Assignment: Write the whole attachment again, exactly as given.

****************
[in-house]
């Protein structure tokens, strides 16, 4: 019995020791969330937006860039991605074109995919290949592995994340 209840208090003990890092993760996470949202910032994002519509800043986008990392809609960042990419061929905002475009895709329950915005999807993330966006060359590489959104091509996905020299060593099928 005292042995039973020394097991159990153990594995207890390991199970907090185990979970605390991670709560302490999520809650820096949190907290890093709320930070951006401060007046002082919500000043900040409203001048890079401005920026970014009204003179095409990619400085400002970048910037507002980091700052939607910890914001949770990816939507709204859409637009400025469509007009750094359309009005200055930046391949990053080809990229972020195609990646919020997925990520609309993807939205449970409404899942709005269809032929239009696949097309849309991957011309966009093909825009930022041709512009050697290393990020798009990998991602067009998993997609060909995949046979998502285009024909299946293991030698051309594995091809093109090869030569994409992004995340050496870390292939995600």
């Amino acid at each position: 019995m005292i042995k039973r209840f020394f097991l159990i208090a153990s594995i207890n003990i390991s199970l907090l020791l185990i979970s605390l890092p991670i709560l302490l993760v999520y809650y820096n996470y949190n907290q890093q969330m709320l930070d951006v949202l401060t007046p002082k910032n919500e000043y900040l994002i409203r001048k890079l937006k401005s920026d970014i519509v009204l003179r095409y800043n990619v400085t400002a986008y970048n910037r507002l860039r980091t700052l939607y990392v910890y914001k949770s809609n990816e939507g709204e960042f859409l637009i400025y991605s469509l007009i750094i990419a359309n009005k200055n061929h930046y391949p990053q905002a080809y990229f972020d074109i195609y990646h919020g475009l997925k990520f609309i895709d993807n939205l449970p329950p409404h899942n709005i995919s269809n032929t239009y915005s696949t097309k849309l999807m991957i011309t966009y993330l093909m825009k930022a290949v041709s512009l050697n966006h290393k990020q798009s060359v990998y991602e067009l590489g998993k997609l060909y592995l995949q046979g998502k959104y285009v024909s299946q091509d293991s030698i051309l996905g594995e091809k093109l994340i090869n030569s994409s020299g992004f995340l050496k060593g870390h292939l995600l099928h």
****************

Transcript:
[in-house]
């Protein structure tokens, strides 16, 4: 019995020791969330937006860039991605074109995919290949592995994340 209840208090003990890092993760996470949202910032994002519509800043986008990392809609960042990419061929905002475009895709329950915005999807993330966006060359590489959104091509996905020299060593099928 005292042995039973020394097991159990153990594995207890390991199970907090185990979970605390991670709560302490999520809650820096949190907290890093709320930070951006401060007046002082919500000043900040409203001048890079401005920026970014009204003179095409990619400085400002970048910037507002980091700052939607910890914001949770990816939507709204859409637009400025469509007009750094359309009005200055930046391949990053080809990229972020195609990646919020997925990520609309993807939205449970409404899942709005269809032929239009696949097309849309991957011309966009093909825009930022041709512009050697290393990020798009990998991602067009998993997609060909995949046979998502285009024909299946293991030698051309594995091809093109090869030569994409992004995340050496870390292939995600």
């Amino acid at each position: 019995m005292i042995k039973r209840f020394f097991l159990i208090a153990s594995i207890n003990i390991s199970l907090l020791l185990i979970s605390l890092p991670i709560l302490l993760v999520y809650y820096n996470y949190n907290q890093q969330m709320l930070d951006v949202l401060t007046p002082k910032n919500e000043y900040l994002i409203r001048k890079l937006k401005s920026d970014i519509v009204l003179r095409y800043n990619v400085t400002a986008y970048n910037r507002l860039r980091t700052l939607y990392v910890y914001k949770s809609n990816e939507g709204e960042f859409l637009i400025y991605s469509l007009i750094i990419a359309n009005k200055n061929h930046y391949p990053q905002a080809y990229f972020d074109i195609y990646h919020g475009l997925k990520f609309i895709d993807n939205l449970p329950p409404h899942n709005i995919s269809n032929t239009y915005s696949t097309k849309l999807m991957i011309t966009y993330l093909m825009k930022a290949v041709s512009l050697n966006h290393k990020q798009s060359v990998y991602e067009l590489g998993k997609l060909y592995l995949q046979g998502k959104y285009v024909s299946q091509d293991s030698i051309l996905g594995e091809k093109l994340i090869n030569s994409s020299g992004f995340l050496k060593g870390h292939l995600l099928h």